17 August 2022

By Imam Dr. A. Rashied Omar

During the final week of November 2021, we were greeted with the unwelcome news of the discovery of yet another new and even more infectious variant of the Coronavirus which has been dubbed Omicron.

While at this time the Covid-19 infection numbers and related deaths in our country are relatively low, we are anxiously expecting a fourth wave to affect us during the next few weeks coinciding with the summer holiday season. In light of these latest developments we should not become weary of the almost two-year old Covid-19 pandemic but continue to be vigilant and comply with the necessary protocols. We also once again advise everyone to persevere in encouraging your family and friends to get vaccinated if they have not already done so.

While we feel a deep sense of sadness as a result of our loss and isolation during this unprecedented pandemic, as conscientious Muslims and responsible citizens we should also feel vindicated that we took and continue to take all the necessary precautions to safeguard ourselves and fellow citizens from the highly contagious Covid-19 virus in order to save lives and lessen human suffering.

Our motto and watchword should be that the Covid-19 pandemic calls for an extraordinary response. In order to prevent life-threatening harm, there can be no half measures.

Such an unequivocal response to the prevention of harm is strongly supported by the well-known Islamic legal maxim known in usul al-fiqh as “al-darar yuzal” meaning harm must be removed. This legal maxim compels Muslims to do their utmost to recognize and remove harm (darar) and leaves no justification for ignoring or tolerating harm in their midst. By taking the vaccine we are living up to this legal maxim. By being vaccinated we are contributing towards the fight to mitigate the harm of ongoing transmission of the SARS-CoV2 virus in our community. We must thus continue to encourage those who are still hesitant, to get vaccinated, and join us in this global challenge to curb the ongoing spread and mutation of this virus.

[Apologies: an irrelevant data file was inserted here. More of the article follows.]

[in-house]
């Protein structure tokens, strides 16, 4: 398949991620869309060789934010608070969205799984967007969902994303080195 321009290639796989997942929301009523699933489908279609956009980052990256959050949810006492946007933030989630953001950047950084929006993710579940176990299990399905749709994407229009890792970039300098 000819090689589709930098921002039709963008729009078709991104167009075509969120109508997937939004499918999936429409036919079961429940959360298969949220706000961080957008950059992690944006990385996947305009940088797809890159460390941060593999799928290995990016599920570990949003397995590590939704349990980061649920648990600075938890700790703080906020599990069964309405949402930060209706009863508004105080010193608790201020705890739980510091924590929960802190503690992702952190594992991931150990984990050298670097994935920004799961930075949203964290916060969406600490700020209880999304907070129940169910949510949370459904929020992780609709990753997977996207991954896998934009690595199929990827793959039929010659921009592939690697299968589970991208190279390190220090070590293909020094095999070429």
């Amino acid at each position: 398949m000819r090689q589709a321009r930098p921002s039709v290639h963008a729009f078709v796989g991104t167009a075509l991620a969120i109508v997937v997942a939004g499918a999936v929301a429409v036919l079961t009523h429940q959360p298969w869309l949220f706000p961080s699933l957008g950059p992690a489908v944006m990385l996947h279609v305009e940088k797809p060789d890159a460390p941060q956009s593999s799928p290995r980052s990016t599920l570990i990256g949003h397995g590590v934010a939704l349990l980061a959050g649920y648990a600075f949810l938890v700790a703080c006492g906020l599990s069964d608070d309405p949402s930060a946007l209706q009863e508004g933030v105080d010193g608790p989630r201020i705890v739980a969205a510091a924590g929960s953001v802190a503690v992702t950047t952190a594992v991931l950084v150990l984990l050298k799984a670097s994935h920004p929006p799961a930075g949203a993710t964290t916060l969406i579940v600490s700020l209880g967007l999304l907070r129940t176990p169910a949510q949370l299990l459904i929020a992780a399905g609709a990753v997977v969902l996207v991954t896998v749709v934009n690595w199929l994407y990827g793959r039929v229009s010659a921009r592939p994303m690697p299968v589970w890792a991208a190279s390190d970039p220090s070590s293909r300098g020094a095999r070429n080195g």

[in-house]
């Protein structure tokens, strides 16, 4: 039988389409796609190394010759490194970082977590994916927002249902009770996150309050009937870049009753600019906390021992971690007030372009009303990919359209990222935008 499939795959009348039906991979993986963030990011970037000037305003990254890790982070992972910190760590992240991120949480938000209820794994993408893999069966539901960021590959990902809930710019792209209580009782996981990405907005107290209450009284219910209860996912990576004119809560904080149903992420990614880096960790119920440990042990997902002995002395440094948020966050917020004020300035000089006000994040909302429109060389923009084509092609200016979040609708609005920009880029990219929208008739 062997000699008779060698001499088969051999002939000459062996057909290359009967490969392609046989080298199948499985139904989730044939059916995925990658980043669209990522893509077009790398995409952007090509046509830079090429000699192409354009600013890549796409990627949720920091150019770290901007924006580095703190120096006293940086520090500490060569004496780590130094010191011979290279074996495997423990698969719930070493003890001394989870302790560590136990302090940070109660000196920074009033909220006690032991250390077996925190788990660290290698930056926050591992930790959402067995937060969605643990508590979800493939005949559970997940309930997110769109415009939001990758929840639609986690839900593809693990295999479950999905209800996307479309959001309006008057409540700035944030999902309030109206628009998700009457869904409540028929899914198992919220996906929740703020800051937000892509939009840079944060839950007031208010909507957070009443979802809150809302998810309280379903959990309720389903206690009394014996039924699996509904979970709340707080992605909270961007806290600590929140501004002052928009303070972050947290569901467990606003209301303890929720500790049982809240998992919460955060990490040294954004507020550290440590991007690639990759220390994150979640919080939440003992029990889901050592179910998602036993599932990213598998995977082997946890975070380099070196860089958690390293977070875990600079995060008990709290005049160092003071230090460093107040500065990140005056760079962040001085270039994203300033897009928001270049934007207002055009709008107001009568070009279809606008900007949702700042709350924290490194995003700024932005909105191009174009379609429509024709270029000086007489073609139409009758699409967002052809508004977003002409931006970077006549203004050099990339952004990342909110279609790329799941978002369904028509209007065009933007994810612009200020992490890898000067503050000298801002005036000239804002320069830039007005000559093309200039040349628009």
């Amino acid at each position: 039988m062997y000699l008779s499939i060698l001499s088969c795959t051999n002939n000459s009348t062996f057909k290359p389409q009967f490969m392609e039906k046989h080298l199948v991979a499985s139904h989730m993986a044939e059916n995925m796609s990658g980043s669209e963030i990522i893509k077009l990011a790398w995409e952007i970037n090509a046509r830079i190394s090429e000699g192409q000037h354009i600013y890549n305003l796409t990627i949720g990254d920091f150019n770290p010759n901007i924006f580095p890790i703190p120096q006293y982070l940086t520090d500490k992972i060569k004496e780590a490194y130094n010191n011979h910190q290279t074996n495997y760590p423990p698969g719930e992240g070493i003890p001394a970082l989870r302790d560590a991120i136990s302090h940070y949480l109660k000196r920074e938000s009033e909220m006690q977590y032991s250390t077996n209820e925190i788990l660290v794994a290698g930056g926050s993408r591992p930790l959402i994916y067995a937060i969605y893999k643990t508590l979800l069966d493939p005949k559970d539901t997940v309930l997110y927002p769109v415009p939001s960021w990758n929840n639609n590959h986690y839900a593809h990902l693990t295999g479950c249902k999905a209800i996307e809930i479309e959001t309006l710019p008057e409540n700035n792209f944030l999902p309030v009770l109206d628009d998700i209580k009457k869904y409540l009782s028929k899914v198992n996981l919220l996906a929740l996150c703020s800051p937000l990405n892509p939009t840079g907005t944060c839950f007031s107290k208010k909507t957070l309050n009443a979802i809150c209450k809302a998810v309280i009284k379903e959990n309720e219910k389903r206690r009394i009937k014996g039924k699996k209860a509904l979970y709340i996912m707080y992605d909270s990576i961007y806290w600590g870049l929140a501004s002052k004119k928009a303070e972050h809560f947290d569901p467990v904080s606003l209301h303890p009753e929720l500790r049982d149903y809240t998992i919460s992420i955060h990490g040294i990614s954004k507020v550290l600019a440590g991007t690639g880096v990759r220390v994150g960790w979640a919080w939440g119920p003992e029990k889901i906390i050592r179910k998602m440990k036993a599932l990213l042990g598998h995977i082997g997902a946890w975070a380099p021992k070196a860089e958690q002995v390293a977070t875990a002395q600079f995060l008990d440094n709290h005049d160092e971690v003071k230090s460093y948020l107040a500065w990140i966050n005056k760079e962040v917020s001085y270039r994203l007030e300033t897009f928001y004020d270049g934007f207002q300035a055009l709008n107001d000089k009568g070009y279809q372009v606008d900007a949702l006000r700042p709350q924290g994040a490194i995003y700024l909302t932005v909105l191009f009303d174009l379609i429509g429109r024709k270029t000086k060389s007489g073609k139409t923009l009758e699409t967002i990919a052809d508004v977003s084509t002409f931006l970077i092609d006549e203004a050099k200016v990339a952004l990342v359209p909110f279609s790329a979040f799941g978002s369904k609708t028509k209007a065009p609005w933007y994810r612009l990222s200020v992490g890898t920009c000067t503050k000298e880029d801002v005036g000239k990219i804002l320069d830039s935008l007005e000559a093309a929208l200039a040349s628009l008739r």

The principle on which this legal maxim is founded is reflected in several Qur’anic verses (2:231; 2:233). It is, however, in the well-known prophetic tradition (hadith) recorded in the authentic collections of Ibn Majah and Al-Daraqutni and reported by the companion Abu Sa`id al-Khudhri (may Allah be pleased with him) that this Islamic legal maxim finds its clearest support. The Prophet Muhammad (may Allah’s everlasting peace and blessings be upon him) is reported to have proclaimed: “Let there be no Harm, nor reciprocating Harm”

While the pandemic has wrought immense loss and trauma on the world, it has also compelled us to pause and reset almost every aspect of our lives which we have come to take for granted. It would thus be a travesty if we do not seize this moment to critically reflect on our lives at a personal and social level, both locally and globally.

I pray that as we move forward in these last weeks of the Gregorian year 2021 we will find comfort and solace in the safety of our families and homes and will emerge in the New Year 2022 spiritually revitalized to take on the new challenges of life with greater vigor and moral fortitude. Allahumma Amin.

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